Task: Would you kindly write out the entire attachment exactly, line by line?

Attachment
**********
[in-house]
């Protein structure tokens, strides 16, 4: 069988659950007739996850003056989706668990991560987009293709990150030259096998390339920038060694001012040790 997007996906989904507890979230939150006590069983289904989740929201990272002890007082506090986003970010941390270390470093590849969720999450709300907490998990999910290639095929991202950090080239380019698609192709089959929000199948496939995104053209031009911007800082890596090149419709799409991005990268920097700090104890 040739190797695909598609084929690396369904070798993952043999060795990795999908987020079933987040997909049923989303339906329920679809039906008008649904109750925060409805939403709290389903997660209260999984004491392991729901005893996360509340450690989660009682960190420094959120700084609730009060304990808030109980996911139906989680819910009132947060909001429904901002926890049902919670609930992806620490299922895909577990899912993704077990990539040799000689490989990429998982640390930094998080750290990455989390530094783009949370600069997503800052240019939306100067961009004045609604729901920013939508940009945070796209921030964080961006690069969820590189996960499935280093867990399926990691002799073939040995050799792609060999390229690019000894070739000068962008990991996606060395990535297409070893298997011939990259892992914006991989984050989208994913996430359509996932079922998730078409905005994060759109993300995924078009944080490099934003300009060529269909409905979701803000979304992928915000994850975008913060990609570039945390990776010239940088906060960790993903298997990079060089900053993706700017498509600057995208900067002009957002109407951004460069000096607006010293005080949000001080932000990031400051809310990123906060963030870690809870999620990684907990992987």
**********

[in-house]
């Protein structure tokens, strides 16, 4: 069988659950007739996850003056989706668990991560987009293709990150030259096998390339920038060694001012040790 997007996906989904507890979230939150006590069983289904989740929201990272002890007082506090986003970010941390270390470093590849969720999450709300907490998990999910290639095929991202950090080239380019698609192709089959929000199948496939995104053209031009911007800082890596090149419709799409991005990268920097700090104890 040739190797695909598609084929690396369904070798993952043999060795990795999908987020079933987040997909049923989303339906329920679809039906008008649904109750925060409805939403709290389903997660209260999984004491392991729901005893996360509340450690989660009682960190420094959120700084609730009060304990808030109980996911139906989680819910009132947060909001429904901002926890049902919670609930992806620490299922895909577990899912993704077990990539040799000689490989990429998982640390930094998080750290990455989390530094783009949370600069997503800052240019939306100067961009004045609604729901920013939508940009945070796209921030964080961006690069969820590189996960499935280093867990399926990691002799073939040995050799792609060999390229690019000894070739000068962008990991996606060395990535297409070893298997011939990259892992914006991989984050989208994913996430359509996932079922998730078409905005994060759109993300995924078009944080490099934003300009060529269909409905979701803000979304992928915000994850975008913060990609570039945390990776010239940088906060960790993903298997990079060089900053993706700017498509600057995208900067002009957002109407951004460069000096607006010293005080949000001080932000990031400051809310990123906060963030870690809870999620990684907990992987």